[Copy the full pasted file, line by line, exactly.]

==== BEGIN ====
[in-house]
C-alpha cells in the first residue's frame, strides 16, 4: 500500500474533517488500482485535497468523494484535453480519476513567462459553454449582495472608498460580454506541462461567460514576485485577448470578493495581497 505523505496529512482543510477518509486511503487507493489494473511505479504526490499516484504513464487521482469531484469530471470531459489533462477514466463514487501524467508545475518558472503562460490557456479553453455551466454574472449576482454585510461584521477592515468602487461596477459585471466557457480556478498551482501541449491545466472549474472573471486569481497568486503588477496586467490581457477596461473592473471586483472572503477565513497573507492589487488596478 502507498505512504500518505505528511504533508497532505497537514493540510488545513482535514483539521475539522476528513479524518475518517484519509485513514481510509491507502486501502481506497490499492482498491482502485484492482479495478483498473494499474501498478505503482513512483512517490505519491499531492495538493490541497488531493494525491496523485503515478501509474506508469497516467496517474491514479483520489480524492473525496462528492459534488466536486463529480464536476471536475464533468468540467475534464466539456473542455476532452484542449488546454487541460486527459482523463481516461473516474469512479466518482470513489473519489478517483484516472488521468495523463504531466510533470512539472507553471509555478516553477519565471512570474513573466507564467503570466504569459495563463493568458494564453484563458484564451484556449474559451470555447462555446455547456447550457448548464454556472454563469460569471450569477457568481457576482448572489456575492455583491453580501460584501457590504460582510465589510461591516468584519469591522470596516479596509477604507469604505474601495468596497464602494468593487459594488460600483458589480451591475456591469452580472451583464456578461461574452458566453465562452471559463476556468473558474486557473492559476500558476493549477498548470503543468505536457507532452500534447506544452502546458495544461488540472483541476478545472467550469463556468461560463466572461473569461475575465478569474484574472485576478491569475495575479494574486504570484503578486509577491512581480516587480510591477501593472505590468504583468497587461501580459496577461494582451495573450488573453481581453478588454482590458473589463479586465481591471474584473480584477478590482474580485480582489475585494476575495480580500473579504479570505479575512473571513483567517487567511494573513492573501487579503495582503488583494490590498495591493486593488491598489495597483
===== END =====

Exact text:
[in-house]
C-alpha cells in the first residue's frame, strides 16, 4: 500500500474533517488500482485535497468523494484535453480519476513567462459553454449582495472608498460580454506541462461567460514576485485577448470578493495581497 505523505496529512482543510477518509486511503487507493489494473511505479504526490499516484504513464487521482469531484469530471470531459489533462477514466463514487501524467508545475518558472503562460490557456479553453455551466454574472449576482454585510461584521477592515468602487461596477459585471466557457480556478498551482501541449491545466472549474472573471486569481497568486503588477496586467490581457477596461473592473471586483472572503477565513497573507492589487488596478 502507498505512504500518505505528511504533508497532505497537514493540510488545513482535514483539521475539522476528513479524518475518517484519509485513514481510509491507502486501502481506497490499492482498491482502485484492482479495478483498473494499474501498478505503482513512483512517490505519491499531492495538493490541497488531493494525491496523485503515478501509474506508469497516467496517474491514479483520489480524492473525496462528492459534488466536486463529480464536476471536475464533468468540467475534464466539456473542455476532452484542449488546454487541460486527459482523463481516461473516474469512479466518482470513489473519489478517483484516472488521468495523463504531466510533470512539472507553471509555478516553477519565471512570474513573466507564467503570466504569459495563463493568458494564453484563458484564451484556449474559451470555447462555446455547456447550457448548464454556472454563469460569471450569477457568481457576482448572489456575492455583491453580501460584501457590504460582510465589510461591516468584519469591522470596516479596509477604507469604505474601495468596497464602494468593487459594488460600483458589480451591475456591469452580472451583464456578461461574452458566453465562452471559463476556468473558474486557473492559476500558476493549477498548470503543468505536457507532452500534447506544452502546458495544461488540472483541476478545472467550469463556468461560463466572461473569461475575465478569474484574472485576478491569475495575479494574486504570484503578486509577491512581480516587480510591477501593472505590468504583468497587461501580459496577461494582451495573450488573453481581453478588454482590458473589463479586465481591471474584473480584477478590482474580485480582489475585494476575495480580500473579504479570505479575512473571513483567517487567511494573513492573501487579503495582503488583494490590498495591493486593488491598489495597483